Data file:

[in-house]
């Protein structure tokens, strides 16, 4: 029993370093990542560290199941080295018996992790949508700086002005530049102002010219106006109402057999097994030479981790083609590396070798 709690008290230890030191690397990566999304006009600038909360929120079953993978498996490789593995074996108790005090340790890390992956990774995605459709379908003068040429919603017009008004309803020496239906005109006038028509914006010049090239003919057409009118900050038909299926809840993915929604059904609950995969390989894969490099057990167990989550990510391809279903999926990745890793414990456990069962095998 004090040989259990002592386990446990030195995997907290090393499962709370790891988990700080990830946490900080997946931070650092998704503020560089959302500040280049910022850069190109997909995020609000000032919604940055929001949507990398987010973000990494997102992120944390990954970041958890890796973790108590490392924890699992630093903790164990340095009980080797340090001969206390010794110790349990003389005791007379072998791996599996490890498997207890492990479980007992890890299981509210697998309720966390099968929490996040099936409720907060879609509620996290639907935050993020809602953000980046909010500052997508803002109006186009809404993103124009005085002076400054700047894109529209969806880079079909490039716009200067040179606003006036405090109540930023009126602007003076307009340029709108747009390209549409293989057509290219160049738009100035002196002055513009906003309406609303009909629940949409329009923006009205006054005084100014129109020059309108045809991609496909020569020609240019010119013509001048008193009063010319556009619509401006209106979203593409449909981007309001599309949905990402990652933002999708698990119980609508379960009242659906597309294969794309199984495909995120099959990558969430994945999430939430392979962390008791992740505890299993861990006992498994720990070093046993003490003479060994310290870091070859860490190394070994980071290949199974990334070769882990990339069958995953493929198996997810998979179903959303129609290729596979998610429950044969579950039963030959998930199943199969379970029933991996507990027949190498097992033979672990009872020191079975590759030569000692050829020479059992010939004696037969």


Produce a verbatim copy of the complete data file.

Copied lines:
[in-house]
């Protein structure tokens, strides 16, 4: 029993370093990542560290199941080295018996992790949508700086002005530049102002010219106006109402057999097994030479981790083609590396070798 709690008290230890030191690397990566999304006009600038909360929120079953993978498996490789593995074996108790005090340790890390992956990774995605459709379908003068040429919603017009008004309803020496239906005109006038028509914006010049090239003919057409009118900050038909299926809840993915929604059904609950995969390989894969490099057990167990989550990510391809279903999926990745890793414990456990069962095998 004090040989259990002592386990446990030195995997907290090393499962709370790891988990700080990830946490900080997946931070650092998704503020560089959302500040280049910022850069190109997909995020609000000032919604940055929001949507990398987010973000990494997102992120944390990954970041958890890796973790108590490392924890699992630093903790164990340095009980080797340090001969206390010794110790349990003389005791007379072998791996599996490890498997207890492990479980007992890890299981509210697998309720966390099968929490996040099936409720907060879609509620996290639907935050993020809602953000980046909010500052997508803002109006186009809404993103124009005085002076400054700047894109529209969806880079079909490039716009200067040179606003006036405090109540930023009126602007003076307009340029709108747009390209549409293989057509290219160049738009100035002196002055513009906003309406609303009909629940949409329009923006009205006054005084100014129109020059309108045809991609496909020569020609240019010119013509001048008193009063010319556009619509401006209106979203593409449909981007309001599309949905990402990652933002999708698990119980609508379960009242659906597309294969794309199984495909995120099959990558969430994945999430939430392979962390008791992740505890299993861990006992498994720990070093046993003490003479060994310290870091070859860490190394070994980071290949199974990334070769882990990339069958995953493929198996997810998979179903959303129609290729596979998610429950044969579950039963030959998930199943199969379970029933991996507990027949190498097992033979672990009872020191079975590759030569000692050829020479059992010939004696037969």